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Why You Should Be Skeptical When We Report The Latest Economic Numbers

Filed by KOSU News in Business.
August 17, 2011

When the government says the the nation added 117,000 jobs last month, or the economy grew at an annual rate of 1.3 percent last quarter, it doesn’t mean that the nation actually added that many jobs, or that the economy actually grew at that rate. It means those are the best estimates from the people who are trying to figure out what’s really going on.

The thing is, those estimates are often off by a wide margin. We know this because the people who are trying to figure out what’s really going on revise their estimates as more data come in. The later revisions, based on more and better data, are closer to what actually happened than the initial estimates.

We were reminded of this uncertainty by the recent massive revision in economic growth numbers, which showed the U.S. economy grew much more slowly than was previously thought in the first quarter of this year.

This morning’s New York Times has a useful explainer on that revision — and a broader look at estimates of economic growth. Here’s the key big-picture paragraph:

The growth rate that the government announces roughly one month after the end of each quarter … has been off the mark over the period from 1983 to 2009 by an average of 1.3 percentage points, compared with more fully analyzed figures released years later, according to federal data.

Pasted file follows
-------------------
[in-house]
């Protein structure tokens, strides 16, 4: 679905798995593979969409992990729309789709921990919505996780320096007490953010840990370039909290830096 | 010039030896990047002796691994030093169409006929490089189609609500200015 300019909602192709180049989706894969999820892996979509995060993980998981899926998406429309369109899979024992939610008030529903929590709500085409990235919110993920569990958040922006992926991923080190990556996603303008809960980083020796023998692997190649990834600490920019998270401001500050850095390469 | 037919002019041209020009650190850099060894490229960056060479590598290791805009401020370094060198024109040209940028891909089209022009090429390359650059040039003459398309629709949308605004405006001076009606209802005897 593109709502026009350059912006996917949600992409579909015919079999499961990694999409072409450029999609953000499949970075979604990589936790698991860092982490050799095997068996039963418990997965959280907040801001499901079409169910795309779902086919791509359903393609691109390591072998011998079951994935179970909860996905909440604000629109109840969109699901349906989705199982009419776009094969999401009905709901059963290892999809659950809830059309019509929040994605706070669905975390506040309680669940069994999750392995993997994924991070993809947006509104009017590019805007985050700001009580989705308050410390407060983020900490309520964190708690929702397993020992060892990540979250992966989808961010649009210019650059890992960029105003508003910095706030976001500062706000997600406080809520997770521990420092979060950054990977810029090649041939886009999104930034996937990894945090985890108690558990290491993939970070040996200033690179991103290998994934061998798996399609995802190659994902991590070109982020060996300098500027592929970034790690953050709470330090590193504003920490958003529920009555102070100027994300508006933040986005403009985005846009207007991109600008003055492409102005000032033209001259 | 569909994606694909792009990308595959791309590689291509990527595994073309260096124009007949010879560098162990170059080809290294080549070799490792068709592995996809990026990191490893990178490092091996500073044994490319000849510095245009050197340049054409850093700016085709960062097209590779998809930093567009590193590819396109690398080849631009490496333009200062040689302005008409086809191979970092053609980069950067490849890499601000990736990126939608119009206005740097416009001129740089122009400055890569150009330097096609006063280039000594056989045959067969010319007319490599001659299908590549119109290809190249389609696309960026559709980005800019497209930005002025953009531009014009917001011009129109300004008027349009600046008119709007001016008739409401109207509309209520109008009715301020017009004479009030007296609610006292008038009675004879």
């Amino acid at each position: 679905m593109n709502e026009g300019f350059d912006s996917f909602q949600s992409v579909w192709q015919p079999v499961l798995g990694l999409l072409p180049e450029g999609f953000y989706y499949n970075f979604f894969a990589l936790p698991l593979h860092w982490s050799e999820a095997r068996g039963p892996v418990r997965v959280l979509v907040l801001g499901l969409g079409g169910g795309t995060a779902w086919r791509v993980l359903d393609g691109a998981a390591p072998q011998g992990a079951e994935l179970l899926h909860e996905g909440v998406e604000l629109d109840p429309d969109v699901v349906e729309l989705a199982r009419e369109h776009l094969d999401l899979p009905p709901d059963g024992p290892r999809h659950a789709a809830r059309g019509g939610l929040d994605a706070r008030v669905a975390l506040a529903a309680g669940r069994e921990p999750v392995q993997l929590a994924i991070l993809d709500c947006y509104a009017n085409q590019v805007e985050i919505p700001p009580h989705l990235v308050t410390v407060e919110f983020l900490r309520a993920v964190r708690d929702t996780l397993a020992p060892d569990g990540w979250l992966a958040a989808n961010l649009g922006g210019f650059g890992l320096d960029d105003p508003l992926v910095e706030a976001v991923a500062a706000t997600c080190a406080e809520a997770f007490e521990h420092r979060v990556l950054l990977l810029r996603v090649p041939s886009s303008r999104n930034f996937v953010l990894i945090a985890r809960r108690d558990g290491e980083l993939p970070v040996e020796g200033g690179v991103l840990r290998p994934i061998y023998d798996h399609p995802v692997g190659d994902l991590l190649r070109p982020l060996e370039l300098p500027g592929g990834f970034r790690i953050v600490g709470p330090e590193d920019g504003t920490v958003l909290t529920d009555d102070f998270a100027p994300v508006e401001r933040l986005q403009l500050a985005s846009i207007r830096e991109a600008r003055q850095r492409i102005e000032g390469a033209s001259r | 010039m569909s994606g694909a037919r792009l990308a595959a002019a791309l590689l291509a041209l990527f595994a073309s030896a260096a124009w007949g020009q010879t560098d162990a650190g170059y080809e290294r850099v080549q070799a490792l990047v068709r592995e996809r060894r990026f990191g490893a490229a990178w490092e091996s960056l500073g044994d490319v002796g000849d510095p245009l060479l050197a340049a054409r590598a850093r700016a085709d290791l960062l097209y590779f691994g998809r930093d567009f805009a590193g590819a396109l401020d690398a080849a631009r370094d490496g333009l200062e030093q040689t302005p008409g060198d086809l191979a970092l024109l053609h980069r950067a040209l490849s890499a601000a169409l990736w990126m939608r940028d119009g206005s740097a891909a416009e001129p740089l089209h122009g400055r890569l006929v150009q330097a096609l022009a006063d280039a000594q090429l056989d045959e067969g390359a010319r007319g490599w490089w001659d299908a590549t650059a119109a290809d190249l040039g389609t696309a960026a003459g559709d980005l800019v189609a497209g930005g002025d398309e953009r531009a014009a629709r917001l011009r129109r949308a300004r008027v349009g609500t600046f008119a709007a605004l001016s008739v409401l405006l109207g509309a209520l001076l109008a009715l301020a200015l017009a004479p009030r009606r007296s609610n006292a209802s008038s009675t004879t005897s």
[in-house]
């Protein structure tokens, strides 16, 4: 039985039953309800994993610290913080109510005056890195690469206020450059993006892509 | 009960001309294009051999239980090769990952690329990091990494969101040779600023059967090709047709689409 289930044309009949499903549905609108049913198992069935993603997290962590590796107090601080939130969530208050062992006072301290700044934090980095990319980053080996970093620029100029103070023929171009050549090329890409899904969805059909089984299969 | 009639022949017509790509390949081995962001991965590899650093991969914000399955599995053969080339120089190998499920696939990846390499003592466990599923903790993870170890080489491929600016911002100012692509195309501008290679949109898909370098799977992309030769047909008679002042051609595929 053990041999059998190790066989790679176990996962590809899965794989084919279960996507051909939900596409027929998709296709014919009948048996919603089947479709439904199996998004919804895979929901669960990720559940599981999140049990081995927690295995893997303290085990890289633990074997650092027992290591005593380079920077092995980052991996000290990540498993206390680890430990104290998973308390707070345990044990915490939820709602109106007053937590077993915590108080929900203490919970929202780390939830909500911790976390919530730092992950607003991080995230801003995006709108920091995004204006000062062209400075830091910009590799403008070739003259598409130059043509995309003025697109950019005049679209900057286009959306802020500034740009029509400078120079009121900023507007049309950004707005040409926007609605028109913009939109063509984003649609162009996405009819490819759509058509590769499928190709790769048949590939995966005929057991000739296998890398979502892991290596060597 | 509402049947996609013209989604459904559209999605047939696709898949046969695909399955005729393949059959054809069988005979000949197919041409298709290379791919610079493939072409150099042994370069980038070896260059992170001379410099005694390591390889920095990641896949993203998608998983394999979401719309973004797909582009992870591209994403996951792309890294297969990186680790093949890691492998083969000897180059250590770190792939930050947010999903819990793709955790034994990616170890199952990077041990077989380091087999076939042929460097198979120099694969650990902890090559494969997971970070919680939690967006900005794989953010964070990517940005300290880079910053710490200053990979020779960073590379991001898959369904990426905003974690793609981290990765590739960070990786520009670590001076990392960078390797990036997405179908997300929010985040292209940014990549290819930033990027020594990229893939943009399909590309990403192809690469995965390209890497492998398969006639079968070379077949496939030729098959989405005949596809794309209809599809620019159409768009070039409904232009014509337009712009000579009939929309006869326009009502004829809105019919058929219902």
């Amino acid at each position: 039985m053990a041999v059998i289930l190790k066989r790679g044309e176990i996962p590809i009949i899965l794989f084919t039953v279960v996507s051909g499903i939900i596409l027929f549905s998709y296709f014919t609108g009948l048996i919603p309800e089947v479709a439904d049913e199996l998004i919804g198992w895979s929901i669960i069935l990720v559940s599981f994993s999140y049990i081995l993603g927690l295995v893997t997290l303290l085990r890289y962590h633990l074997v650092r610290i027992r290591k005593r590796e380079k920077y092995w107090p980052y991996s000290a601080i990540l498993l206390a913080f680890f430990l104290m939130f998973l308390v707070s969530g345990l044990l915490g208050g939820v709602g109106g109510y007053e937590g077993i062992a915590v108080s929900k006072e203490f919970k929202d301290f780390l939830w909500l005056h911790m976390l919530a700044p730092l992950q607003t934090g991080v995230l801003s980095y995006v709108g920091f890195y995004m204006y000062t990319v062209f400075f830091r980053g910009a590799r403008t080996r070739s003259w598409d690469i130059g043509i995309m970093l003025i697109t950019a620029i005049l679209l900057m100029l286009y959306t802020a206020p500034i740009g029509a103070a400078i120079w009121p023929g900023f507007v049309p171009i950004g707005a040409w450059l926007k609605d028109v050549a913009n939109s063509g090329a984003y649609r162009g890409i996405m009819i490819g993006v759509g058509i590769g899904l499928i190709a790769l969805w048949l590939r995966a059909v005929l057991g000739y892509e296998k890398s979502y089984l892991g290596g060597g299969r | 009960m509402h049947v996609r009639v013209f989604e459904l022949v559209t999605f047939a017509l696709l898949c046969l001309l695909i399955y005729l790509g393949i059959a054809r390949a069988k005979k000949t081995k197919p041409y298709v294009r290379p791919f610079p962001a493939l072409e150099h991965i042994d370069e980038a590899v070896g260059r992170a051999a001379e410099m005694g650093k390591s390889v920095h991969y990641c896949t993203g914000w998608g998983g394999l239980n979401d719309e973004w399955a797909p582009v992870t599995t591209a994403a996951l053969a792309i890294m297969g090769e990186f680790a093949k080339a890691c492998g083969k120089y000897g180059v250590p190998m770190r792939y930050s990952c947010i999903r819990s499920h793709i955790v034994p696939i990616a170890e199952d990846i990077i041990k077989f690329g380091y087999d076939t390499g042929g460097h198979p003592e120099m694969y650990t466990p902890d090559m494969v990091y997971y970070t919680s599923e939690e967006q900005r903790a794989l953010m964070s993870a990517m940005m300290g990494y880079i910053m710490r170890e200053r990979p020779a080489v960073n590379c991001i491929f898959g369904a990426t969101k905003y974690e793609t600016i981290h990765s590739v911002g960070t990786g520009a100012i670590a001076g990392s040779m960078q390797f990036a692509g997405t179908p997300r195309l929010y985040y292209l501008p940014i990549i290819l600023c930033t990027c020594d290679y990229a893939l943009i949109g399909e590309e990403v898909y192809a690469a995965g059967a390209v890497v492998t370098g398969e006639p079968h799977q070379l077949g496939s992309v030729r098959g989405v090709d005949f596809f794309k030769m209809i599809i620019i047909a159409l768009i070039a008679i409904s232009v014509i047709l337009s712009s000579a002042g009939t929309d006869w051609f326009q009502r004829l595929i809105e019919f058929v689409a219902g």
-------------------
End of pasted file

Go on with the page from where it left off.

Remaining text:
That 1.3 percentage points is a big deal, given that economic growth is typically around 3 percent per year.

The NYT piece also has a detailed look at why the first-quarter estimate was so far off. Quick summary:

The answer in this case is surprisingly simple: the Bureau of Economic Analysis, charged with crunching the numbers, concluded that it had underestimated the value of vehicles sitting at dealerships and the nation’s spending on imported oil.

We, like lots of journalists, economists and investors, pay close attention to a handful of these key indicators, including economic growth. It’s worth paying more attention to the revisions — and keeping in mind that the initial estimates may be way off. [Copyright 2011 National Public Radio]

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